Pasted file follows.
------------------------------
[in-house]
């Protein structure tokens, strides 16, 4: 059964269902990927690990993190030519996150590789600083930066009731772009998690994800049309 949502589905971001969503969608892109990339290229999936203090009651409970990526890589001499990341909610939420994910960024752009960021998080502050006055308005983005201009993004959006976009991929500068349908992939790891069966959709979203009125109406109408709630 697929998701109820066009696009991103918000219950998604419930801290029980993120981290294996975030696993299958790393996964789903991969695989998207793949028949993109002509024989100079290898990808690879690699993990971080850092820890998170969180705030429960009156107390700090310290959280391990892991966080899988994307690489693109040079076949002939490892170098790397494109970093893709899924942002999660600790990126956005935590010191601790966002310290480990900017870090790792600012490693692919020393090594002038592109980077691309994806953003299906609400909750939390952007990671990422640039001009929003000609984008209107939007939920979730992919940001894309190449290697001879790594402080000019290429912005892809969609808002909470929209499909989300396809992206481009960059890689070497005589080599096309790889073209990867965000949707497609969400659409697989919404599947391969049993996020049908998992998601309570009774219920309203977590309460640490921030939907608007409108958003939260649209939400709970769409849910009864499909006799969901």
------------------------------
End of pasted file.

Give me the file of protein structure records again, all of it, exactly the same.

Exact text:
[in-house]
């Protein structure tokens, strides 16, 4: 059964269902990927690990993190030519996150590789600083930066009731772009998690994800049309 949502589905971001969503969608892109990339290229999936203090009651409970990526890589001499990341909610939420994910960024752009960021998080502050006055308005983005201009993004959006976009991929500068349908992939790891069966959709979203009125109406109408709630 697929998701109820066009696009991103918000219950998604419930801290029980993120981290294996975030696993299958790393996964789903991969695989998207793949028949993109002509024989100079290898990808690879690699993990971080850092820890998170969180705030429960009156107390700090310290959280391990892991966080899988994307690489693109040079076949002939490892170098790397494109970093893709899924942002999660600790990126956005935590010191601790966002310290480990900017870090790792600012490693692919020393090594002038592109980077691309994806953003299906609400909750939390952007990671990422640039001009929003000609984008209107939007939920979730992919940001894309190449290697001879790594402080000019290429912005892809969609808002909470929209499909989300396809992206481009960059890689070497005589080599096309790889073209990867965000949707497609969400659409697989919404599947391969049993996020049908998992998601309570009774219920309203977590309460640490921030939907608007409108958003939260649209939400709970769409849910009864499909006799969901």